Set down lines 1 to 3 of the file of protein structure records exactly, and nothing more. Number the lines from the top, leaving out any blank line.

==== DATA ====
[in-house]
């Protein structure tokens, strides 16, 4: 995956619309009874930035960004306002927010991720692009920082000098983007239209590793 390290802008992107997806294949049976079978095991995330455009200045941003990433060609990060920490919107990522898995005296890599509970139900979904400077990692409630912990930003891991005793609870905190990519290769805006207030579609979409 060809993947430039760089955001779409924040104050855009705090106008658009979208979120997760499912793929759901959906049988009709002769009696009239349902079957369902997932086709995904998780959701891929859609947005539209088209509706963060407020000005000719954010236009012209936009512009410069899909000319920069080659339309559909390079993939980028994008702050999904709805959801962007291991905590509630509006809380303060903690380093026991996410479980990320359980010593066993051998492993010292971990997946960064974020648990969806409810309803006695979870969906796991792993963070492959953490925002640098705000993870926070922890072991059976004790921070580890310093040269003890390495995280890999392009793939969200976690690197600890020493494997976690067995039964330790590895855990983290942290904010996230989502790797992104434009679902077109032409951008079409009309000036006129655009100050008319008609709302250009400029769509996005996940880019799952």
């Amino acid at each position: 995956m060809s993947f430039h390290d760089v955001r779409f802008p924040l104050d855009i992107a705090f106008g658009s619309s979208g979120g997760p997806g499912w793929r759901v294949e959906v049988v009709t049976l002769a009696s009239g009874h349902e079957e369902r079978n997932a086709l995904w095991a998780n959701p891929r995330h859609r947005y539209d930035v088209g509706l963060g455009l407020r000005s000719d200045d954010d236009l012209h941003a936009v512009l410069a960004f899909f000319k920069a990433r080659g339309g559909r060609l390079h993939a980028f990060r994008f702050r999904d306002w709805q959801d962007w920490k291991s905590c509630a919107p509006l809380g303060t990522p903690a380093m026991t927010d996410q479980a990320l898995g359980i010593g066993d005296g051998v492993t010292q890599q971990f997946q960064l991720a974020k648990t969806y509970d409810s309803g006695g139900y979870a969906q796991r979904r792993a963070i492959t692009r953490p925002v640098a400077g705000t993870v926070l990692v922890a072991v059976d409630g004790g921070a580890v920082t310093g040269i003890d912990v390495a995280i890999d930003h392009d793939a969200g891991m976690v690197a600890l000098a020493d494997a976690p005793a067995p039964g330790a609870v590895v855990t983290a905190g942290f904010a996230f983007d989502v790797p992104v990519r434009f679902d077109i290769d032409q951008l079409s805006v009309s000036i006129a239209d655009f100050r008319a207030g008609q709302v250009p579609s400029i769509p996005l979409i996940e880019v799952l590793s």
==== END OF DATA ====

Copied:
[in-house]
């Protein structure tokens, strides 16, 4: 995956619309009874930035960004306002927010991720692009920082000098983007239209590793 390290802008992107997806294949049976079978095991995330455009200045941003990433060609990060920490919107990522898995005296890599509970139900979904400077990692409630912990930003891991005793609870905190990519290769805006207030579609979409 060809993947430039760089955001779409924040104050855009705090106008658009979208979120997760499912793929759901959906049988009709002769009696009239349902079957369902997932086709995904998780959701891929859609947005539209088209509706963060407020000005000719954010236009012209936009512009410069899909000319920069080659339309559909390079993939980028994008702050999904709805959801962007291991905590509630509006809380303060903690380093026991996410479980990320359980010593066993051998492993010292971990997946960064974020648990969806409810309803006695979870969906796991792993963070492959953490925002640098705000993870926070922890072991059976004790921070580890310093040269003890390495995280890999392009793939969200976690690197600890020493494997976690067995039964330790590895855990983290942290904010996230989502790797992104434009679902077109032409951008079409009309000036006129655009100050008319008609709302250009400029769509996005996940880019799952």
């Amino acid at each position: 995956m060809s993947f430039h390290d760089v955001r779409f802008p924040l104050d855009i992107a705090f106008g658009s619309s979208g979120g997760p997806g499912w793929r759901v294949e959906v049988v009709t049976l002769a009696s009239g009874h349902e079957e369902r079978n997932a086709l995904w095991a998780n959701p891929r995330h859609r947005y539209d930035v088209g509706l963060g455009l407020r000005s000719d200045d954010d236009l012209h941003a936009v512009l410069a960004f899909f000319k920069a990433r080659g339309g559909r060609l390079h993939a980028f990060r994008f702050r999904d306002w709805q959801d962007w920490k291991s905590c509630a919107p509006l809380g303060t990522p903690a380093m026991t927010d996410q479980a990320l898995g359980i010593g066993d005296g051998v492993t010292q890599q971990f997946q960064l991720a974020k648990t969806y509970d409810s309803g006695g139900y979870a969906q796991r979904r792993a963070i492959t692009r953490p925002v640098a400077g705000t993870v926070l990692v922890a072991v059976d409630g004790g921070a580890v920082t310093g040269i003890d912990v390495a995280i890999d930003h392009d793939a969200g891991m976690v690197a600890l000098a020493d494997a976690p005793a067995p039964g330790a609870v590895v855990t983290a905190g942290f904010a996230f983007d989502v790797p992104v990519r434009f679902d077109i290769d032409q951008l079409s805006v009309s000036i006129a239209d655009f100050r008319a207030g008609q709302v250009p579609s400029i769509p996005l979409i996940e880019v799952l590793s």